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Amusement Musings

March 12, 1985|BILL RITTER

It's been two weeks since a management shake-up caused a splash at otherwise tame Sea World San Diego, and insiders still aren't sure what sparked the upheaval or why it happened.

"Nothing makes sense," said one Sea World executive. He's just changing everything."

"He," of course, is William Jovanovich, chairman and chief executive of Orlando, Fla.-based Harcourt Brace Jovanovich, Sea World's parent. And apparently, Jovanovich directed the leave-takings of Sea World Enterprises Inc. chairman and CEO Robert R. Hillebrecht, executive vice president Frank Powell Jr. and corporate director of public relations Bill Seaton, both San Diegans.

Those executives and four other San Diego Sea World employees did not resign but were fired, according to a company executive who asked to remain unidentified.

Fighting Back

There have been 1,600 medical malpractice lawsuits filed in San Diego County during the past decade, and the number per year has increased about 400%.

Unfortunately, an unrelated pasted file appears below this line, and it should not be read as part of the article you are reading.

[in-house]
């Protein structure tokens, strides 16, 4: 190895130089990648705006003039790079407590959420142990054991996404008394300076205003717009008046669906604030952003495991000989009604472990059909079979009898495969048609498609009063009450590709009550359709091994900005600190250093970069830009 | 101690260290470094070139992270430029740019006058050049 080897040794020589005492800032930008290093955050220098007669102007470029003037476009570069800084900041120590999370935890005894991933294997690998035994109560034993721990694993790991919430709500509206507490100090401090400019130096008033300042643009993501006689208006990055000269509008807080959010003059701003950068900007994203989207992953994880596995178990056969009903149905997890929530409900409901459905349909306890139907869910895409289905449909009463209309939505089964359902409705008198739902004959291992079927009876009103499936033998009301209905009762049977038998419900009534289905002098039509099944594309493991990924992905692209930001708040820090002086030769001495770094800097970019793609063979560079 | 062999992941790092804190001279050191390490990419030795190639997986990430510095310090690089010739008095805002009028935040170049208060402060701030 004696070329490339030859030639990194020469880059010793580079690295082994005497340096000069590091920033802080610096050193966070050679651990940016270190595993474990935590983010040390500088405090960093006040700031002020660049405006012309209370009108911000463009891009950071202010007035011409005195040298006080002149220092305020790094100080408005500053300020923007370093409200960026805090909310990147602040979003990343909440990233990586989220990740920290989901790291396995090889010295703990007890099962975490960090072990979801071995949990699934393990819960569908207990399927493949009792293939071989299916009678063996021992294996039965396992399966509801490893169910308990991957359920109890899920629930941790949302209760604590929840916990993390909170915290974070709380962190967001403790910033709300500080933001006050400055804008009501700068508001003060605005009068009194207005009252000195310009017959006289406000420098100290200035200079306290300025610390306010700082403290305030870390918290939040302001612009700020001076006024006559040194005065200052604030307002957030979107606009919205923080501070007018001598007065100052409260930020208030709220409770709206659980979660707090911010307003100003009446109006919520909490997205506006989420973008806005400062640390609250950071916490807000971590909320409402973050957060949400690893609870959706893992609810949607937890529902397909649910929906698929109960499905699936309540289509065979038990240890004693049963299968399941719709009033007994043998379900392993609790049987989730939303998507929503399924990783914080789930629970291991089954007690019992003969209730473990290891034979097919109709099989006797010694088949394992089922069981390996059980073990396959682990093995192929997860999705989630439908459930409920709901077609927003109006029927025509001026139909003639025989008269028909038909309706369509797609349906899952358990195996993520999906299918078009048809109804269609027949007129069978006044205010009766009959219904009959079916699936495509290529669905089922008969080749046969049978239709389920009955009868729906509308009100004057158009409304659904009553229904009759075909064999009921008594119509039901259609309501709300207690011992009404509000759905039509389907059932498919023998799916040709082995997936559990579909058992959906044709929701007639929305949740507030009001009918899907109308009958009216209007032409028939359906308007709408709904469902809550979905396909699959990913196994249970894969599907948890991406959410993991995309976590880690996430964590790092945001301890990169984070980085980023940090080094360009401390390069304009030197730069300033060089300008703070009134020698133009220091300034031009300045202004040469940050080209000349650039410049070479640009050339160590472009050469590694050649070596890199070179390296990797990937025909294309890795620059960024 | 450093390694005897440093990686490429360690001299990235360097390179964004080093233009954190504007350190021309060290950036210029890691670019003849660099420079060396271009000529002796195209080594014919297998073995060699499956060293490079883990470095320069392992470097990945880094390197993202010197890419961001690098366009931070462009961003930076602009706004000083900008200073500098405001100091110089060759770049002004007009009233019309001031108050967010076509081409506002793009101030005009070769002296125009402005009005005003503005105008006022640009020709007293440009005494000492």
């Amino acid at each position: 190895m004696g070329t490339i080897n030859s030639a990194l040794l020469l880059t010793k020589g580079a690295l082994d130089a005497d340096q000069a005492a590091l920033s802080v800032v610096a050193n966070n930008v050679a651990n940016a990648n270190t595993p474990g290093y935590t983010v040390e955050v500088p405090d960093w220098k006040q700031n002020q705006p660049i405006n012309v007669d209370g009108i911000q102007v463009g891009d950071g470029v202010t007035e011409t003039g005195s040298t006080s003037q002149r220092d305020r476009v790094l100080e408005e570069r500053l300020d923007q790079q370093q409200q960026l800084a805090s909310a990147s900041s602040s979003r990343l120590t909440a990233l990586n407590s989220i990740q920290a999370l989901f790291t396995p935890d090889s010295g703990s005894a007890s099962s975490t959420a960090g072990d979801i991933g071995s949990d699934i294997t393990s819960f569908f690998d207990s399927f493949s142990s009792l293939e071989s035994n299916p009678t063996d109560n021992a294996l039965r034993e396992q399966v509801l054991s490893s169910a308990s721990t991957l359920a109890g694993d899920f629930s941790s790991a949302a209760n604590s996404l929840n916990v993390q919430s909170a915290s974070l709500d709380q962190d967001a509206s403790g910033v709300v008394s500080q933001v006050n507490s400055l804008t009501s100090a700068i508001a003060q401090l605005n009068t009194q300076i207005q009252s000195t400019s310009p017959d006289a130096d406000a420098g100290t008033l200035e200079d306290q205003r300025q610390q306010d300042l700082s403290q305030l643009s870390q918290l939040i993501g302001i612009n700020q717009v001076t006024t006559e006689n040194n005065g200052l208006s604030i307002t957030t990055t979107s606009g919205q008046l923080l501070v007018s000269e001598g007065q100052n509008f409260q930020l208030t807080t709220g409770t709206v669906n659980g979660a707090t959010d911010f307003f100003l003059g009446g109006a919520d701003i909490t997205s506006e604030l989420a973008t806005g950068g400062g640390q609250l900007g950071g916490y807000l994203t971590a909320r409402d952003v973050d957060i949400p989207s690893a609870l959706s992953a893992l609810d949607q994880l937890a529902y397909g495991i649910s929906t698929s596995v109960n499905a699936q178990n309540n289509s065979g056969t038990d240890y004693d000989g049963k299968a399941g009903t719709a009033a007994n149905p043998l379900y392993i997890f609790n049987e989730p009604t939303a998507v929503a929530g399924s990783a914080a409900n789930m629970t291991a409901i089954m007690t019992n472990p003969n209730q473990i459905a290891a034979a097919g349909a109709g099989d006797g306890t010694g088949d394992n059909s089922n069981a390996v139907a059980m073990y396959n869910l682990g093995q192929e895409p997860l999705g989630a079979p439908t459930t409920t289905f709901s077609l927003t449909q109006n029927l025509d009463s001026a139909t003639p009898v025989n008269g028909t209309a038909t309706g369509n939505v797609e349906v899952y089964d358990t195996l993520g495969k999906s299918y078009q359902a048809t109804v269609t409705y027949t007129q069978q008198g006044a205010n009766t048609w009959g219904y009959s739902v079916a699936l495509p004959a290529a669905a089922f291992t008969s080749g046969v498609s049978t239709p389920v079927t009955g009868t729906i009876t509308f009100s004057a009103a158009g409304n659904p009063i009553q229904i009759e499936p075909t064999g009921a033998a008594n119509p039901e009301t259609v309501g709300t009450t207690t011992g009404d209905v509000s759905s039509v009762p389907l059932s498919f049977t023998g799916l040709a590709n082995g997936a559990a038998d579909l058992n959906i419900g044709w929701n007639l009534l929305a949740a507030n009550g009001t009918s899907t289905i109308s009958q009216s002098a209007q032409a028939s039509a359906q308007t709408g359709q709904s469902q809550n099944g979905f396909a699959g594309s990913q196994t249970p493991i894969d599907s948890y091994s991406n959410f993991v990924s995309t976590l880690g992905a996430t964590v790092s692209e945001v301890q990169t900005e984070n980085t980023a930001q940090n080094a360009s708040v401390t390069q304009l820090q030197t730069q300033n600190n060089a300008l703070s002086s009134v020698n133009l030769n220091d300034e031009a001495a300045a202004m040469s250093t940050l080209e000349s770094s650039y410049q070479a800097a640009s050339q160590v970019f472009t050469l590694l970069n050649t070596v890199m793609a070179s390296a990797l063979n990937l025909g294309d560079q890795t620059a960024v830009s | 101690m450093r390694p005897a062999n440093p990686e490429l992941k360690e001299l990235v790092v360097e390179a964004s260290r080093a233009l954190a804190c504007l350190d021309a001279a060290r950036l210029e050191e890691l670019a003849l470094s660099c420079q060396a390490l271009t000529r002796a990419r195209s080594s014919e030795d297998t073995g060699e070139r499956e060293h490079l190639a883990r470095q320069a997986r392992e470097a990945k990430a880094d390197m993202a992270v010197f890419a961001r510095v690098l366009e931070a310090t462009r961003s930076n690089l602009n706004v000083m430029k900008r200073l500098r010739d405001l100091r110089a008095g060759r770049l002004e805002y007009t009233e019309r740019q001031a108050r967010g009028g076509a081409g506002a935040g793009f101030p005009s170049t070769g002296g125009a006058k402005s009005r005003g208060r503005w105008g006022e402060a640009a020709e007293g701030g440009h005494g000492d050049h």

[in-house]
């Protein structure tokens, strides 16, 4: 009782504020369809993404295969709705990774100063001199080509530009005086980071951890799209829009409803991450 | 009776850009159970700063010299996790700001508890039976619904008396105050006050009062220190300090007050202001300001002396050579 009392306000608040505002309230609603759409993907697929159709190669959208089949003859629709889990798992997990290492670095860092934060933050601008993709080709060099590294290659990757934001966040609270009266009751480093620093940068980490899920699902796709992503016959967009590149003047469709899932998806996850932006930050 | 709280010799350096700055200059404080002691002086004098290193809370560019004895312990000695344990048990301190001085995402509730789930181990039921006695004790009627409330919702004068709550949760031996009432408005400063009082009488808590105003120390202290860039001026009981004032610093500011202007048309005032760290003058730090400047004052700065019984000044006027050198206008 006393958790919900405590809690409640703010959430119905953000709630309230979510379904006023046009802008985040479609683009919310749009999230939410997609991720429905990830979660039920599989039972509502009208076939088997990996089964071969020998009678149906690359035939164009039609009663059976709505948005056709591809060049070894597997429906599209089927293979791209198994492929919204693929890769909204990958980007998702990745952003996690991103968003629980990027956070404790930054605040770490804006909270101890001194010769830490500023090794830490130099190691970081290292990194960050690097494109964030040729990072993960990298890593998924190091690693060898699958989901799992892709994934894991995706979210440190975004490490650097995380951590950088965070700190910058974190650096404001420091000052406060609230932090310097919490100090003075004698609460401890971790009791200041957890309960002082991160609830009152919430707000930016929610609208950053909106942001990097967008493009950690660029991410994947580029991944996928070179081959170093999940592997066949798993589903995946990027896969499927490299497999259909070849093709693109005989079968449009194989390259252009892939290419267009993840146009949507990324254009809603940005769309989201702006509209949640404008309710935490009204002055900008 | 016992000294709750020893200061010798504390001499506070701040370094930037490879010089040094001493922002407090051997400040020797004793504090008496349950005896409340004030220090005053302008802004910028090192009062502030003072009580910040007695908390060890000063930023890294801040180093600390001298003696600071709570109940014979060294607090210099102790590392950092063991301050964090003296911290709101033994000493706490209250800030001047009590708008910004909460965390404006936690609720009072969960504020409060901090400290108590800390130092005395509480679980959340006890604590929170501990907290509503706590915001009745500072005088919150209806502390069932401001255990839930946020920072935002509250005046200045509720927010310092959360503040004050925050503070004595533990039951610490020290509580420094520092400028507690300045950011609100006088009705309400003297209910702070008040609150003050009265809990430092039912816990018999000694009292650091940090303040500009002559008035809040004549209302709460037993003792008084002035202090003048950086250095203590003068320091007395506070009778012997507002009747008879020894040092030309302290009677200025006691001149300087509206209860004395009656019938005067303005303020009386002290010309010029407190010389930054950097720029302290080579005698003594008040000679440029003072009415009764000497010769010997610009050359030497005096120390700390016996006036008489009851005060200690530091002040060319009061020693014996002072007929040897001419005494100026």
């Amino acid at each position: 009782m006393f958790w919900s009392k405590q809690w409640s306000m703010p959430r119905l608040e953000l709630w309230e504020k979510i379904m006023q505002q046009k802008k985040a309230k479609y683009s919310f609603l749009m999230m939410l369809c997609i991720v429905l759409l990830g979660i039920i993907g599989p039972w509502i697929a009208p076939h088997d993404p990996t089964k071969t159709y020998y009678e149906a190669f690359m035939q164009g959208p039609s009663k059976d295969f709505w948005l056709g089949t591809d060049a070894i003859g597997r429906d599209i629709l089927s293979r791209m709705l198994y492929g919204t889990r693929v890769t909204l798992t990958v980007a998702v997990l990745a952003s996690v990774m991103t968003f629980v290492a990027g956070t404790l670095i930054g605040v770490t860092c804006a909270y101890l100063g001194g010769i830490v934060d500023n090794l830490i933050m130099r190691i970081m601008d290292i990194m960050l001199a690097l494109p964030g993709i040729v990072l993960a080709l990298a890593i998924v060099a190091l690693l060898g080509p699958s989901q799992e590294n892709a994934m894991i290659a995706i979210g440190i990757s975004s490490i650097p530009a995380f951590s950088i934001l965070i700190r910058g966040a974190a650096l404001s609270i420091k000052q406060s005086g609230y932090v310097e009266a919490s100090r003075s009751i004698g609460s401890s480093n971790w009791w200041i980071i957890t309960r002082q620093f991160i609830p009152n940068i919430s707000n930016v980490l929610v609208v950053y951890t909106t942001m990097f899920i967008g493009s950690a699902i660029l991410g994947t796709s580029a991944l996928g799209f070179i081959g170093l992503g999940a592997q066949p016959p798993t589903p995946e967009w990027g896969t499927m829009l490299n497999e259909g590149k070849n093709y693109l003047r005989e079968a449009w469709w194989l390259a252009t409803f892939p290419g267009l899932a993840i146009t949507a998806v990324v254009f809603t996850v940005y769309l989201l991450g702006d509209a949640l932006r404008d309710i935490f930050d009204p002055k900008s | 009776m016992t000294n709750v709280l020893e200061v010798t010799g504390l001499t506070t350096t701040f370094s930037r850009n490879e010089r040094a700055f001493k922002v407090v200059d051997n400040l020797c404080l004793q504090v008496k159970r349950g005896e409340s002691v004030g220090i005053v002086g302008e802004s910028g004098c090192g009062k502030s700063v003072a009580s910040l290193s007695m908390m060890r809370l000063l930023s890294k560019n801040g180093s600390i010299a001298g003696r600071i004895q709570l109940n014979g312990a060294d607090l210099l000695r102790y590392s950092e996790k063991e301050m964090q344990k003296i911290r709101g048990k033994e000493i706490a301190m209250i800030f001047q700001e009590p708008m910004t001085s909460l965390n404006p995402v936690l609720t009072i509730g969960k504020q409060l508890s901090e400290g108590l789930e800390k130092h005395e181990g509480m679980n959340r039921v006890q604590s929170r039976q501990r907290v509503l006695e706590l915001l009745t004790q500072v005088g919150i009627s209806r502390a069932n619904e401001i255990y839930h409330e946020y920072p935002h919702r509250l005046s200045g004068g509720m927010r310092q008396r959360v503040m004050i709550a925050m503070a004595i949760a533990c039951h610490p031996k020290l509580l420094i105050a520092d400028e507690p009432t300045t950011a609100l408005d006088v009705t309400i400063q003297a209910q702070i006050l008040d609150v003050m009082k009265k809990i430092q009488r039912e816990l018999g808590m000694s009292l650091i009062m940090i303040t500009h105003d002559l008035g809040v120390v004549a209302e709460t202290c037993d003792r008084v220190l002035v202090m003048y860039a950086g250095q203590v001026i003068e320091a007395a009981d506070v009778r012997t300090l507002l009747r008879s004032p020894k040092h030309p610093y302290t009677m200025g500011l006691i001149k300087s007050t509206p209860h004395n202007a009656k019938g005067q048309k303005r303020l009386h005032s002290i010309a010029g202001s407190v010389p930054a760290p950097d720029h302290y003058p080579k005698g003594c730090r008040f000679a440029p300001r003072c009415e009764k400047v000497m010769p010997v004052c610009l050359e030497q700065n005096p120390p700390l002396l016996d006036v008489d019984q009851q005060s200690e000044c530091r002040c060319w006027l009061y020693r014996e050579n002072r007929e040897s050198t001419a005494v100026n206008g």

Not coincidentally, about 20% of the people who filed those suits have filed more than one suit.

That's what John Landtroop of Vista found out. And Landtroop, a 36-year-old former restaurant manager who claims to be "an entrepreneurial type," is trying to help physicians protect themselves.

Last year, he founded Physicians' Information Service, a directory that identifies the litigation history of people who have a propensity to file malpractice, negligence and personal injury lawsuits.

Doctors subscribe to the service for $325 annually.

Landtroop won't say how successful his fledgling business is, although he conceded that he had to revamp the directory's format late last year after an initially poor acceptance by doctors.

Unanswered Calls

Uncharacteristically, Crocker Bank executive and San Diego Symphony savior Louis Cumming, who leaves the bank next week, has not been returning reporters' phone calls.

What's unusual is that Cumming, whose resignation was announced last week, always made it a point to talk to reporters and others, going so far as to hand out his nearly infamous "Tuit" wooden slugs.

Reads the slug: "When You Get A Round Tuit Call Lou Cumming."

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